Valve's new Steam revenue splits favour big-budget games, and indie devs aren't happy

Audio player loading…

Valve has changed the way it shares revenue with developers on Steam—and it's good news for games that make a lot of money. Currently, revenue for Steam games is split 70/30 between the developer and Valve. But from now on, Valve will only take a 25% cut of any earnings over and above $10 million, and only 20% of earnings beyond $50 million. The first $10 million will still be split 70/30, and the change will impact any revenue earned after October 1 this year. 

In a Steam post (opens in new tab), Valve said the change will help "developers of big games", which will in turn benefit the entirety of Steam because of the "positive network effects" those developers generate. But some indie developers don't see it that way, and have branded the move a "slap in the face (opens in new tab)" to smaller companies that will never reach the $10 million threshold.

Wandersong (opens in new tab) developer Greg Lobanov encouraged players to stop buying indie games on Steam, and said the move would harm "niche, experimental games" like his.

See more
See more

Brian Buckley, developer of roguelike Caves of Qud (opens in new tab), said on Twitter (opens in new tab) that "tiny studios doing interesting things on razor-thin budgets" are now effectively "paying for the next Fallout 76", while Simon Roth, developer of space colony sim Maia (opens in new tab), said (opens in new tab) the move sends the "wrong message" to indie developers.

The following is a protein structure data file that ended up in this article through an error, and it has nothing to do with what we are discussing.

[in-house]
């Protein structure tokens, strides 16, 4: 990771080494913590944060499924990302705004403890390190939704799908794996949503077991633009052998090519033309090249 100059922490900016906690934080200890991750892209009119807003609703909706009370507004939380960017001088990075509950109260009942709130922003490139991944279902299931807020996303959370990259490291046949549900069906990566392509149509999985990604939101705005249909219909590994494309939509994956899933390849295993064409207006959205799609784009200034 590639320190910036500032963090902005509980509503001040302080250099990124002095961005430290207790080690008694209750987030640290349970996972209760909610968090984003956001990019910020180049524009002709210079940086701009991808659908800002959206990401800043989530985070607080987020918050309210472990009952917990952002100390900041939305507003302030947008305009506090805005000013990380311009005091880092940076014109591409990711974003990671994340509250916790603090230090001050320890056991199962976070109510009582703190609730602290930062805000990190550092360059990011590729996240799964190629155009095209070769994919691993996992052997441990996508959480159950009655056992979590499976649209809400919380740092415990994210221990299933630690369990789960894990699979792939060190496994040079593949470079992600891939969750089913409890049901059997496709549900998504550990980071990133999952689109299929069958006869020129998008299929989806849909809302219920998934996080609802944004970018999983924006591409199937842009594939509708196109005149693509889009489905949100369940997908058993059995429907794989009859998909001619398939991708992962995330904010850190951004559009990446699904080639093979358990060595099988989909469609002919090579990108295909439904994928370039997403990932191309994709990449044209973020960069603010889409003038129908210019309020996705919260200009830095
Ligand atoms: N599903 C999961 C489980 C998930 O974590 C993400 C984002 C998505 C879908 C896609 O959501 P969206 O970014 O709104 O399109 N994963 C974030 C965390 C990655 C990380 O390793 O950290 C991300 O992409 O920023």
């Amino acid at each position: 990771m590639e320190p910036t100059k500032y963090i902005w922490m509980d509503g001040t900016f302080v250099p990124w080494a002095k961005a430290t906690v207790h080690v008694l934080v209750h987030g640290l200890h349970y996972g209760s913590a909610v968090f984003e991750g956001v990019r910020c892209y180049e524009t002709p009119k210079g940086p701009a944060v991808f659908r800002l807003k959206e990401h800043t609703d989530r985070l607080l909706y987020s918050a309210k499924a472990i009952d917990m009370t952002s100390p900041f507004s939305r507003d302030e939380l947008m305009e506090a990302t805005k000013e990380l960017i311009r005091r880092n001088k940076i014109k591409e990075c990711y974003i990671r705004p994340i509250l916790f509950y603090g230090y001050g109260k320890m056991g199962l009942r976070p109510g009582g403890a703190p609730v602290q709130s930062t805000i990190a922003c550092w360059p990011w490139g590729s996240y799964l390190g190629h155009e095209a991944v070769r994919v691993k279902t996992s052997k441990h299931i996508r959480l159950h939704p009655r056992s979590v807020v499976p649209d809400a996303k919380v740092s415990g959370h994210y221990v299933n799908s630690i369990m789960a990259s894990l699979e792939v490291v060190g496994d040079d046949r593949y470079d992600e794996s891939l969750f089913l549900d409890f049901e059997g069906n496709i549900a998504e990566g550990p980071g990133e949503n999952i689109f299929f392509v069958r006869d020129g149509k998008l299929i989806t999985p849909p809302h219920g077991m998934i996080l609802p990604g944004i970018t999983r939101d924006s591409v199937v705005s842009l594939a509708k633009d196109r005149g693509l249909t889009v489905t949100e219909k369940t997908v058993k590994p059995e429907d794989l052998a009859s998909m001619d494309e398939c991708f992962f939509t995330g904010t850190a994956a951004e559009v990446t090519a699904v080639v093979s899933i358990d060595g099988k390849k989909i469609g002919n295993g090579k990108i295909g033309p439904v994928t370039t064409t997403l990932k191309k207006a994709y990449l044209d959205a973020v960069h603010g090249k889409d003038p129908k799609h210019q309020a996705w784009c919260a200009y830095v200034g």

Rami Ismail (opens in new tab), of Nuclear Throne developer Vlambeer (opens in new tab), said Valve was effectively subsidising large developers with the "broken dreams" of smaller companies, and questioned whether Steam was now "undesirable (opens in new tab)" for AAA developers.

See more

However, some indie devs were far less critical. Kevin Simmons, a designer at West of Loathing (opens in new tab) developer Asymmetric, said on Twitter (opens in new tab) that Valve needed to hang onto the "AAA audience", and that losing them would cost all developers money because fewer people would be buying games on Steam.

Freya Holmér, co-founder of Budget Cuts developer Neat Corporation, agreed "to some extent" that the change was a "blatant middle finger to smaller developers (opens in new tab)", but argued that Valve taking less money from Steam games was still a "positive step". 

See more
See more

If you're interested in the relationship between Valve and indie developers, I asked smaller studios whether it was worth cutting out Steam and selling direct to players earlier this year, which generated interesting discussion on, among other topics, revenue shares. Check it out here (opens in new tab).

What do you think of Valve's new policy?

Samuel Horti is a long-time freelance writer for PC Gamer based in the UK, who loves RPGs and making long lists of games he'll never have time to play. He's now a full-time reporter covering health at the Bureau of Investigative Journalism. When he does have time for games you may find him on the floor, struggling under the weight of his Steam backlog.